The first fabric 12 and second fabric 14 are attached together as represented in FIG. 1. This creates a battery pouch area 22 between the first and second fabrics 12 and 14 that holds the battery (not shown in figure) in the correct position to be electrically connected to the conductive traces 18 and 20. The battery used is preferably a "button type" battery having a terminal on each side. Button type batteries are typically used in cameras and watches because of their small size and low weight. A slit 24 can be provided for the battery to be placed in the pouch are 22. Alternatively, a gap between the first and second fabrics 12 and 14 can be provided for placing and removing the battery from the pouch area 22.
The placing and removing of the battery in the pouch area 22 can serve as a switch to turn on or off the illuminated article of clothing. This method provides a simple and reliable way to control the illumination, without the extra weight and bulk of a normal mechanical type switch. It also allows the washing of the clothing with the battery removed.
Turning now to FIG. 2, FIG. 2 is a plan view representing the components of a battery pack 10. The battery pack has a first fabric 12 and second fabric 14. Upon the first fabric is a conductive trace 20. The conductive trace 20 is shaped with a terminal portion 28 to contact one terminal of a battery. The conductive trace has a bottom portion 30. The bottom portion is used to connect the battery to a corresponding portion 32 of the conductive trace 18 of the second fabric 14. Conductive trace 18 also has a terminal portion 34. The terminal portion 34 is shaped to connect to the opposite terminal of the battery as terminal portion 28. The terminal portions 28 and 34 may have a protrusion or "bump" to help assure a good contact between the battery and the terminal portions. The conductive trace 18 extend from portions 32 and 34 to the rest of the illuminated clothing circuitry as needed.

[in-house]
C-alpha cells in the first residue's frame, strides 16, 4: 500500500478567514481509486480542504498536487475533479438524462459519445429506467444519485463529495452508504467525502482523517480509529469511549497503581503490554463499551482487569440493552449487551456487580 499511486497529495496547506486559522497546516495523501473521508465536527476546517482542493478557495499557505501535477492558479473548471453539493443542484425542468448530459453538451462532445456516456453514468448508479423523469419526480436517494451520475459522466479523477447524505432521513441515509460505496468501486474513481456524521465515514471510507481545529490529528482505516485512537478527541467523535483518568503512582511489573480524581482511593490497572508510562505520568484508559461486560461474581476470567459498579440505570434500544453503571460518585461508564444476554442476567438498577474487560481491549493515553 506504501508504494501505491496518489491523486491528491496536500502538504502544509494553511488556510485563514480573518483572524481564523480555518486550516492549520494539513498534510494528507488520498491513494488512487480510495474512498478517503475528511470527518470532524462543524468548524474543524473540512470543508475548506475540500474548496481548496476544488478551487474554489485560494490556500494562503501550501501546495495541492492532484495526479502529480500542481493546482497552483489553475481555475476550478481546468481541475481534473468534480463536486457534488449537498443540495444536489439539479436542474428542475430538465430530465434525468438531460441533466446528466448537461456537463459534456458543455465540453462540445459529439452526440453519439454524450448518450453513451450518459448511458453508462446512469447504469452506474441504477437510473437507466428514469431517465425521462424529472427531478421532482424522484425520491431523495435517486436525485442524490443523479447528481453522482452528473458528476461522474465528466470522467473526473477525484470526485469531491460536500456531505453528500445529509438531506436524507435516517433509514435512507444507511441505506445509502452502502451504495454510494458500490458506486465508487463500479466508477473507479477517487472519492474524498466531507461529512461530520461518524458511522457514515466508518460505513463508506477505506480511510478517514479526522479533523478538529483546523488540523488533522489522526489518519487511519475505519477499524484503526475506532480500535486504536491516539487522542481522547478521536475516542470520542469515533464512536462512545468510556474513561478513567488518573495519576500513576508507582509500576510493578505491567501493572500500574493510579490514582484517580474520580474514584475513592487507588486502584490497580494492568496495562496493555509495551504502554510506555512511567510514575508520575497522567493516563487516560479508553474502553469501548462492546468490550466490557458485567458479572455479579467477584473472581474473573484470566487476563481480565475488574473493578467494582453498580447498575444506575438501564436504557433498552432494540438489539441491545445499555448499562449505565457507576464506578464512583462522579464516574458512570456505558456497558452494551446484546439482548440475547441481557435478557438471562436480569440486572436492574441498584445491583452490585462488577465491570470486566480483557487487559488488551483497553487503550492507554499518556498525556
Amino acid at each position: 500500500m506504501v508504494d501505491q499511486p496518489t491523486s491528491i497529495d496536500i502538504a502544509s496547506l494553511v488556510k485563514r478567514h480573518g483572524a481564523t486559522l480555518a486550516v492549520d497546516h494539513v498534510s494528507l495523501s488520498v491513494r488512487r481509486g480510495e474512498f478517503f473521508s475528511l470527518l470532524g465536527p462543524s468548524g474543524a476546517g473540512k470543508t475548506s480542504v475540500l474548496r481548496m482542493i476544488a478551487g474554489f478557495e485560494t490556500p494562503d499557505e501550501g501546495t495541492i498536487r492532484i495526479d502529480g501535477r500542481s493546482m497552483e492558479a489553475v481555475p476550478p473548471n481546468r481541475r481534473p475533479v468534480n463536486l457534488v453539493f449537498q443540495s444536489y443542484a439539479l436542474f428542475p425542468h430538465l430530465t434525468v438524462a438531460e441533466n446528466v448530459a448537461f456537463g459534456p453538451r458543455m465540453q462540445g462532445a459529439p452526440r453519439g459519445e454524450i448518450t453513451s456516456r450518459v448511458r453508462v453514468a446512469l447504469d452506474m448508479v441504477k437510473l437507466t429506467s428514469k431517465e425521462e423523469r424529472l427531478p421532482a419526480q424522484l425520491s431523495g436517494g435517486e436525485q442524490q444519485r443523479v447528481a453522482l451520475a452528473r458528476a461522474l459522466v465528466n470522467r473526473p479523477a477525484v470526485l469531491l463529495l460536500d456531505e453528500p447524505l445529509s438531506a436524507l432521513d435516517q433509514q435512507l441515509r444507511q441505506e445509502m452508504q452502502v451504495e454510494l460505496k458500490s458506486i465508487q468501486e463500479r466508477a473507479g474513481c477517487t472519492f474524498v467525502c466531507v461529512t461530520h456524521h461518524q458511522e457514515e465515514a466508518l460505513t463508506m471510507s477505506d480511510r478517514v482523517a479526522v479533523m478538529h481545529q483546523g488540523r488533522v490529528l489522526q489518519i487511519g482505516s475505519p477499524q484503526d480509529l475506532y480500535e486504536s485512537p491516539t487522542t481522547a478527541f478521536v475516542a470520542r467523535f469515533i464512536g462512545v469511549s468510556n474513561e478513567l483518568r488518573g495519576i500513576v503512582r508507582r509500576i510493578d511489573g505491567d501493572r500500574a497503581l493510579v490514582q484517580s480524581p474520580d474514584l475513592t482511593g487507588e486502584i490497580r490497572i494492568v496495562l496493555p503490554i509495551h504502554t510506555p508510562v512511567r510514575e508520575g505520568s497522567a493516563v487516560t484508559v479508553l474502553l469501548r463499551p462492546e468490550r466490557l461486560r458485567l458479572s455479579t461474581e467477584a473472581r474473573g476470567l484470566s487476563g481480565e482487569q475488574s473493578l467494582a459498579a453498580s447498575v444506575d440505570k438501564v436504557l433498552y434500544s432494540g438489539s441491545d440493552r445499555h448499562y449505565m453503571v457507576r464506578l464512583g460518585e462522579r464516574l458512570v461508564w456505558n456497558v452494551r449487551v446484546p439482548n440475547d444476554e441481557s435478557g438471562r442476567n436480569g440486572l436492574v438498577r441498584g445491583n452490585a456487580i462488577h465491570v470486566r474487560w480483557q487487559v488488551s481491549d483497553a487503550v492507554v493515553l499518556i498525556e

In one embodiment, the first fabric 12 is attached to the second fabric 14 using sonic welding along the first fabric's perimeter, represented by line 36. Such welding allows a fine-line bonding and leaves the central part of the area not coupled. Other methods can be used to attach the fabrics, such as glue, stitching or heat transfer.
Attaching the fabrics 12 and 14 together along perimeter 14 forms a tight pocket to hold the battery firmly in place after it is slid in through slit 24. Alternatively, if a slit is not used then one side of the perimeter 14 can be left unsealed to allow insertion and removal of the battery. Care must also be taken in attaching fabrics 12 and 14 together to assure that a good electrical contact is formed between portion 30 of trace 20 and portion 32 of trace 18.
In summary, the present invention provides lightweight, flexible battery pack for use in illuminating providing electrical power to illuminating clothing. The pack uses two fabrics having conductive traces attached together such that a battery placed between the fabrics is electrically connected to the conductive traces.
It is of course possible to make connections for multiple batteries in one garment using the preferred embodiment. It would only be necessary to provide conductive traces between the batteries in a manner to connect them either in series or in parallel.
The present invention has been described above with reference to a preferred embodiments. However, those skilled in the art will recognize that changes and modifications may be made in these preferred embodiments without departing from the scope of the present invention. For example, the shape of the battery contacts can be adjusted to accommodate other battery shapes. These and other changes and modifications which are obvious to those skilled in the art are intended to be included within the scope of the present invention.